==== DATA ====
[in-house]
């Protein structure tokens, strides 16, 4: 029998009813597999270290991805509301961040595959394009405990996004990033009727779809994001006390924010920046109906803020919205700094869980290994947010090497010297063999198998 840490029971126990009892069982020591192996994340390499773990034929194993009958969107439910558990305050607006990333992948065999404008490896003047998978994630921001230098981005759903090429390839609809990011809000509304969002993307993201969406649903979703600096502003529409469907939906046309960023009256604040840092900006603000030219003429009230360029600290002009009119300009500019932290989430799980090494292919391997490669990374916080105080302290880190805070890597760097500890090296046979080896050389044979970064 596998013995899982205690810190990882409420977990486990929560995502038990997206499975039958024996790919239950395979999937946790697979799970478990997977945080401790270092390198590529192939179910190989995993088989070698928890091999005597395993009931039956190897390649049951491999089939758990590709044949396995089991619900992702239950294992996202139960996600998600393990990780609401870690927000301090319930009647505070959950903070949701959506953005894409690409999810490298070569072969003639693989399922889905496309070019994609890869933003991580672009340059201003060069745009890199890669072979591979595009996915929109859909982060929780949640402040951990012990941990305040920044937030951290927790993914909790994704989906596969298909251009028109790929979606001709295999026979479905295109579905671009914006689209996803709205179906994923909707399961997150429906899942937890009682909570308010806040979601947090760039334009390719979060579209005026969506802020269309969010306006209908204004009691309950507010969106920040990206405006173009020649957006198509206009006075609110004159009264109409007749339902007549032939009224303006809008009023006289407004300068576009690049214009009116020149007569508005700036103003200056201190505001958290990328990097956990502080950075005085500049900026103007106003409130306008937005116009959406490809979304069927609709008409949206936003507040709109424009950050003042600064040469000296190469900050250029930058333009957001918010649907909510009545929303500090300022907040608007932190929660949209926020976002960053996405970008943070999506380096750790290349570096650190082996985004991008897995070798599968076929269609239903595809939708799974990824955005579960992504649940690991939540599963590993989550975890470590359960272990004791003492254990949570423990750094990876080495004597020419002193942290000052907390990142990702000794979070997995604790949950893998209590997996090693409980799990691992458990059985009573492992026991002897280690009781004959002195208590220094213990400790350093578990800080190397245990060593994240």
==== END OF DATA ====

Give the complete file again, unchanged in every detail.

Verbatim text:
[in-house]
């Protein structure tokens, strides 16, 4: 029998009813597999270290991805509301961040595959394009405990996004990033009727779809994001006390924010920046109906803020919205700094869980290994947010090497010297063999198998 840490029971126990009892069982020591192996994340390499773990034929194993009958969107439910558990305050607006990333992948065999404008490896003047998978994630921001230098981005759903090429390839609809990011809000509304969002993307993201969406649903979703600096502003529409469907939906046309960023009256604040840092900006603000030219003429009230360029600290002009009119300009500019932290989430799980090494292919391997490669990374916080105080302290880190805070890597760097500890090296046979080896050389044979970064 596998013995899982205690810190990882409420977990486990929560995502038990997206499975039958024996790919239950395979999937946790697979799970478990997977945080401790270092390198590529192939179910190989995993088989070698928890091999005597395993009931039956190897390649049951491999089939758990590709044949396995089991619900992702239950294992996202139960996600998600393990990780609401870690927000301090319930009647505070959950903070949701959506953005894409690409999810490298070569072969003639693989399922889905496309070019994609890869933003991580672009340059201003060069745009890199890669072979591979595009996915929109859909982060929780949640402040951990012990941990305040920044937030951290927790993914909790994704989906596969298909251009028109790929979606001709295999026979479905295109579905671009914006689209996803709205179906994923909707399961997150429906899942937890009682909570308010806040979601947090760039334009390719979060579209005026969506802020269309969010306006209908204004009691309950507010969106920040990206405006173009020649957006198509206009006075609110004159009264109409007749339902007549032939009224303006809008009023006289407004300068576009690049214009009116020149007569508005700036103003200056201190505001958290990328990097956990502080950075005085500049900026103007106003409130306008937005116009959406490809979304069927609709008409949206936003507040709109424009950050003042600064040469000296190469900050250029930058333009957001918010649907909510009545929303500090300022907040608007932190929660949209926020976002960053996405970008943070999506380096750790290349570096650190082996985004991008897995070798599968076929269609239903595809939708799974990824955005579960992504649940690991939540599963590993989550975890470590359960272990004791003492254990949570423990750094990876080495004597020419002193942290000052907390990142990702000794979070997995604790949950893998209590997996090693409980799990691992458990059985009573492992026991002897280690009781004959002195208590220094213990400790350093578990800080190397245990060593994240």